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Old 02-03-2017, 06:18 PM
davet753's Avatar
davet753 davet753 is offline
David Thomas
 
Join Date: Mar 2013
Location: Knoxville, TN
Posts: 309
Vintage 6 Meter Gonset Transceiver

I picked up this Gonset G50 Communicator last month, and have thoroughly enjoyed getting it back on the air again. I was lucky enough to find this still in the original box, complete with owners manual and warranty card. It looks like it saw extremely little use.

All it took to get it working was a couple of capacitors, a 5U4, and taking care of some bad tube socket connections.

I love working 6 meter AM, and was wondering if any other VK members liked repairing and using tube transceivers.
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Last edited by davet753; 02-03-2017 at 06:19 PM. Reason: spelling
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  #2  
Old 02-04-2017, 01:27 PM
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jr_tech jr_tech is offline
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Interesting! 6 meters is pretty much dead in my area (former ch 2 location in NTSC days)... do you find many on 6 in your area?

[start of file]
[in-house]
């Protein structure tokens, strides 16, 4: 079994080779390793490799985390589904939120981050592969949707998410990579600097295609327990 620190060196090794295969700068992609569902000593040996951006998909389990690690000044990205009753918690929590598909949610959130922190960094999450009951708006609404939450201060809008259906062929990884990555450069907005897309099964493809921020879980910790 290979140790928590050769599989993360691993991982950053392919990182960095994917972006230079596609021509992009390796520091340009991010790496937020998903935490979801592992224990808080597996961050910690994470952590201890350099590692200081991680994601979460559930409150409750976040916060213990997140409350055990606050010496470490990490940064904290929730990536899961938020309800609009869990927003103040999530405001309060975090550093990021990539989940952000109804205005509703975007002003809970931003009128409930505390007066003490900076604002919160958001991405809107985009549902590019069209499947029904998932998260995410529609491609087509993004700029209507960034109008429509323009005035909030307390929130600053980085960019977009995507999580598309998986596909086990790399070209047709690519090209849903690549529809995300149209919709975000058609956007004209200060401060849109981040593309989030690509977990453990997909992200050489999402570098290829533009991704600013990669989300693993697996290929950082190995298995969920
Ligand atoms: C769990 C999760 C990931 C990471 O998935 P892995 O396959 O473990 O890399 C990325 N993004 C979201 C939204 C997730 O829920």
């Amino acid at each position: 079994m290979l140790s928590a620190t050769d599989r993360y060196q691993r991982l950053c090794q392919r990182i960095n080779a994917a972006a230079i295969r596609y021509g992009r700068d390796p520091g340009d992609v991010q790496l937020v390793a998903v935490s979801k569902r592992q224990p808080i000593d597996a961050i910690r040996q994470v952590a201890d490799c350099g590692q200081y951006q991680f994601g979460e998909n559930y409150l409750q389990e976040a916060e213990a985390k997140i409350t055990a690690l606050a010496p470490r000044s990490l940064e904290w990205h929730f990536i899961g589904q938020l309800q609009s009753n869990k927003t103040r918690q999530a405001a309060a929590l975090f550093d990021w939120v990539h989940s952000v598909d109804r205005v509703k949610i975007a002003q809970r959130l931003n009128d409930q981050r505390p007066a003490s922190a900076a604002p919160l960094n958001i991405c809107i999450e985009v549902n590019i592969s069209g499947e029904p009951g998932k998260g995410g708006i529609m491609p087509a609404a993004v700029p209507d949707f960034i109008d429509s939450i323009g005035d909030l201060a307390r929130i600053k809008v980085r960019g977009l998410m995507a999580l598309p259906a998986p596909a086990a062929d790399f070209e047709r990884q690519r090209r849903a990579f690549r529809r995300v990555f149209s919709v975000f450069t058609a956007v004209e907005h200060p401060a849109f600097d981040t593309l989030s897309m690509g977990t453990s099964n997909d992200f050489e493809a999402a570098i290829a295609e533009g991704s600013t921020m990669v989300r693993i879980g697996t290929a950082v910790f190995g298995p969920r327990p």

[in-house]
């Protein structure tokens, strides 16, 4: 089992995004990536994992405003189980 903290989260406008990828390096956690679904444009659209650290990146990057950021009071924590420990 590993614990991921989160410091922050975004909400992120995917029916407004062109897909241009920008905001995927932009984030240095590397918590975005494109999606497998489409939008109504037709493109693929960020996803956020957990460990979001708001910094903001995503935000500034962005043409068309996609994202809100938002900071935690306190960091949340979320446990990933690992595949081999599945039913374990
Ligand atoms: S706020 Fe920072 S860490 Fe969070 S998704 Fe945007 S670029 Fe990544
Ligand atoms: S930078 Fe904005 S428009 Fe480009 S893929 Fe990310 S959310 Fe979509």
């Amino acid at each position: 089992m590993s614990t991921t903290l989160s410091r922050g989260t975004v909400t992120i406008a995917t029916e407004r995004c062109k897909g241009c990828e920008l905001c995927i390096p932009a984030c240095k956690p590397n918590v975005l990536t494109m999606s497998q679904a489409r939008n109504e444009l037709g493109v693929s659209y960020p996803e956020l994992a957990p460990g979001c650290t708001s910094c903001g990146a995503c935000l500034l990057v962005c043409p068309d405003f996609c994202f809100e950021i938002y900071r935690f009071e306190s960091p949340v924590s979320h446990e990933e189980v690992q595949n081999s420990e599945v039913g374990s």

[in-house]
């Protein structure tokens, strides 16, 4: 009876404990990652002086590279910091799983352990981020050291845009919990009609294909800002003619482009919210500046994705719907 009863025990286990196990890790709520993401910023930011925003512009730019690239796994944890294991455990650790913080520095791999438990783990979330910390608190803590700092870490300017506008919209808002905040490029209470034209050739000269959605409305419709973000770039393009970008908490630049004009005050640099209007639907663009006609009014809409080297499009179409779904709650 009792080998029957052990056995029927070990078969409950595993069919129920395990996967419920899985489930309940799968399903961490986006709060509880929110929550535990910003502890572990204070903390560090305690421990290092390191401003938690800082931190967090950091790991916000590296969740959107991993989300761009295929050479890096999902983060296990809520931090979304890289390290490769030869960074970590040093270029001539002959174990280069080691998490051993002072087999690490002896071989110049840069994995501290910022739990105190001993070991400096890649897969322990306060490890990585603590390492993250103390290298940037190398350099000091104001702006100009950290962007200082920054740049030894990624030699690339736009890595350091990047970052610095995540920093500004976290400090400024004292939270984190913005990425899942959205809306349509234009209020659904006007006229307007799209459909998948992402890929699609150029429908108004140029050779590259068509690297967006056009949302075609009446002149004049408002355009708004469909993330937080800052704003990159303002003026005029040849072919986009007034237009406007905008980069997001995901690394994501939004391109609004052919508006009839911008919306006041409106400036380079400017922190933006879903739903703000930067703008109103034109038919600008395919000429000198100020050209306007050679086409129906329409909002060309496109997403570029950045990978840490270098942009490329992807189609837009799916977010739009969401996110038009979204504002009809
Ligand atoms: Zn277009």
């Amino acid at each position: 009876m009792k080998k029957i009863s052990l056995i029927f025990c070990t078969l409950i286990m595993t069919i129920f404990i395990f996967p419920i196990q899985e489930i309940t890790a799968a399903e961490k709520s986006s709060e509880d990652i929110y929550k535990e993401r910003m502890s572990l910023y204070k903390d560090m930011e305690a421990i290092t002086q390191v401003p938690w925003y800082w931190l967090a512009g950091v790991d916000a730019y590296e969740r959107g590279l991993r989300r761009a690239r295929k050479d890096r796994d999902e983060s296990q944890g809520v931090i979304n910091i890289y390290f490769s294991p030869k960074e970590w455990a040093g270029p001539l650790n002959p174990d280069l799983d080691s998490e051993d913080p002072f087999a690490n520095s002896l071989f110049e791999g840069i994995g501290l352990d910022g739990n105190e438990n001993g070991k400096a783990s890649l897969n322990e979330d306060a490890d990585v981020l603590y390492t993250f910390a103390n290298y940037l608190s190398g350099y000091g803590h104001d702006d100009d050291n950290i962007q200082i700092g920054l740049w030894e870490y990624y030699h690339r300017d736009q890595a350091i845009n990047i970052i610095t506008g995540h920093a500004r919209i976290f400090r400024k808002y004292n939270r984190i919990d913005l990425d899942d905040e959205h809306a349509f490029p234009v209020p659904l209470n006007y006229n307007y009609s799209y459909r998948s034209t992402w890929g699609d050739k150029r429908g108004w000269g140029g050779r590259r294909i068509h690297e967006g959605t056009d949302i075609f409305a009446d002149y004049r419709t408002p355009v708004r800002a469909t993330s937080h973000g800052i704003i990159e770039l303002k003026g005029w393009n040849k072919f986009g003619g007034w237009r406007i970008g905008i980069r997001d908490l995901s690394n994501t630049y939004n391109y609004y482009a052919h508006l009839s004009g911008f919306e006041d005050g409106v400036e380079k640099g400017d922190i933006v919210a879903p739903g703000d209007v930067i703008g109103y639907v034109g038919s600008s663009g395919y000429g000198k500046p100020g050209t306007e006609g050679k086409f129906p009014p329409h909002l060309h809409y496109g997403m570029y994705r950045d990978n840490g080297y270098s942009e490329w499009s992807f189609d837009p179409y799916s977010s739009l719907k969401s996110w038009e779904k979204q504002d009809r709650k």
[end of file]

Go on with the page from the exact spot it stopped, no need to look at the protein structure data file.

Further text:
Nice looking unit... are the knobs original?

jr
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  #3  
Old 02-05-2017, 02:41 PM
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davet753 davet753 is offline
David Thomas
 
Join Date: Mar 2013
Location: Knoxville, TN
Posts: 309
Yes, the knobs are original. The G50 Communicator came out with blue plastic knobs, but they switched to the metal ones towards the end production. To be honest, I like the looks of the blue knobs better.

Yes, there's a lot of 6 meter activity near me. There are 5 FM 6 meter repeaters I can use (3 of those are pretty active). The interest and use of 6 meters in the Knoxville area is definitely picking up these days. There's several of us who like restoring tube gear, so AM activity is picking up ground. We're working on getting a monthly AM net started specifically for tube gear operators. I'm really looking forward to that!

We also have several other 6 meter nets that are active. The local club runs a 6 meter net every Sunday night that starts off on a repeater, then moves over to sideband, and then on to AM. One of my favorites is a Wednesday night "Rag Chew Net" that meets on the 53.250 repeater, it's a lot of fun. We all get together and talk for a couple hours every Wednesday.